12. Be Compassionate. This sounds trite, but compassion for others can change the way you feel about the world, on a day-to-day basis. And compassion for yourself is life-changing. These two things need remembering, though, so mindful living is about remembering to be compassionate after you forget.

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The Opportunity Pose: A Less Stressed Holiday Season

Sometimes an opportunity is obvious, sometimes it can be cloaked by perception. Often opportunities can pass right by because they look like a problem. When fear comes into the picture it seems opportunities dry up all together.opportunity1

During my first few attempts at yoga I was afraid of looking foolish. The fear I harbored inhibited my confidence. I was thinking about all the things I hadn’t learned to do yet. I was looking at it backwards. I considered my newbie status to be a detriment, when I should have focused on the limitless opportunity of learning that stretched out before me.87577938

Luckily, I loosened up and figured it out. I relaxed into a practice were I can be realistic about my abilities, push my boundaries, try new things and understand that mistakes are not failures. As always, this lesson in my yoga practice allowed me to reflect on how I approach similar circumstances in everyday life.

I think the approaching holiday season is a great opportunity to take this yoga lesson out into the world.


There is a lot of anxiety that accompanies the approach of the holidays. People become stressed on so many levels. There are the logistics of gathering with family and friends, the extra expenses that come with gifts and travel, the extra responsibilities of cooking and entertaining and the less talked about family tensions that often come to a head at this time of year. It can be challenging.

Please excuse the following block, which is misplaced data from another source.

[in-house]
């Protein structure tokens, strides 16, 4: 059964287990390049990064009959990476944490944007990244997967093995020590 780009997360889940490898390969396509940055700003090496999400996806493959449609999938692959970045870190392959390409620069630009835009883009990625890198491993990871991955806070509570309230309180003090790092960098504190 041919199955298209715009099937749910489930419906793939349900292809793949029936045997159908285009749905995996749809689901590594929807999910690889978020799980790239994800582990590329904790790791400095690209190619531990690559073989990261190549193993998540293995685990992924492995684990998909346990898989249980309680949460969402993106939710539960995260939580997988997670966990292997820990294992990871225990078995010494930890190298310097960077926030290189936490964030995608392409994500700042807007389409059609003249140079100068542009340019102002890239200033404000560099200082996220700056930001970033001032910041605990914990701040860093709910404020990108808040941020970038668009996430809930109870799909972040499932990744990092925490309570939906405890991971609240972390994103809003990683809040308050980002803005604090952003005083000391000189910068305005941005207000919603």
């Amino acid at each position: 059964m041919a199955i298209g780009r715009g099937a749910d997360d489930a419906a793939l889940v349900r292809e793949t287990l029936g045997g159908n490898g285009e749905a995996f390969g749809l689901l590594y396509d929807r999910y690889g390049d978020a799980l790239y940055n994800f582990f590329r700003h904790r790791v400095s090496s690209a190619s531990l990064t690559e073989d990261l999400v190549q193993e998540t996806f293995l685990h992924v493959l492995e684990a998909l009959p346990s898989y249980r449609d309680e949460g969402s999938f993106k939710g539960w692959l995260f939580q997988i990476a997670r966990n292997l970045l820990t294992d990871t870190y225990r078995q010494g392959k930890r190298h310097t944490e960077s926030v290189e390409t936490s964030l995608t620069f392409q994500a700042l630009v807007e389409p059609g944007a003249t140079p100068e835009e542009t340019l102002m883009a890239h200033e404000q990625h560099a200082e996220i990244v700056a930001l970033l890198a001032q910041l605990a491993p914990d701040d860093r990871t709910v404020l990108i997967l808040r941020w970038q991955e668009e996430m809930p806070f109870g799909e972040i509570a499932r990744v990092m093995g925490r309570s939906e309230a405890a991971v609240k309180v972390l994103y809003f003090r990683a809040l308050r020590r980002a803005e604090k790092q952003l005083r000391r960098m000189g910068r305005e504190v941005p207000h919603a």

But isn’t every challenge an opportunity?

Here are 6 practical tips to using yoga philosophies to create a less stressed holiday season.*

1. Acknowledge how you are feeling. The holiday season is built up to be an extra happy and festive time. For many people it is and that is terrific. However, if you find yourself feeling blue or down you should not force yourself to be happy just because it is the holidays. Do not bottle it up. Being human, it is normal to have a whole range of emotions. It is not normal to suppress emotions and pretend to be cheerful when you are not. Do not judge yourself and find a safe place to express yourself.

2. Be realistic. The holidays don’t have to be perfect or just like last year. As families change and grow, traditions and rituals often change as well. Choose a few to hold on to, and be open to creating new ones.

3. Practice acceptance. Work to accept family members and friends as they are, even if they don’t live up to all of your expectations. Set aside grievances until a more appropriate time for discussion. And be understanding if others get upset or distressed when something goes awry. Chances are they’re feeling the effects of holiday stress, too.

4. Take a breather. Find some time for yourself, even if it is just 15 minutes. A little bit of time alone can recharge you enough to take on the next “to do list.” Here are some relaxing activities you can do on your own:

Take a seated position. Ideally, your knees should be slightly lower than your hips and your eyes should be closed. Sit up straight and inhale for a count of eight. Pause when your lungs are full and then exhale for a count of eight, emptying your lungs completely. Repeat at least 3 times.

  • Take a walk
  • Listen to soothing music
  • Read
  • Nap

5. Practice gratitude. Yes, this time of year brings added stress but it is also a time to count our blessings. Often our stress is created by expectations we hold that are not necessarily based in reality. Let go of that stuff, enjoy the people you want to enjoy, take in the beauty of the season and let it all unfold.

6. Give back. This time of year is the perfect opportunity to practice altruism. That doesn’t necessarily mean writing a check. This is an opportunity to start a family tradition of donating time around the holidays.

I hope you love your holiday season. But if you don’t, I hope you take the opportunity to make changes so that you can create something that you do love.


*For a more in-depth list visit The Mayo Clinic.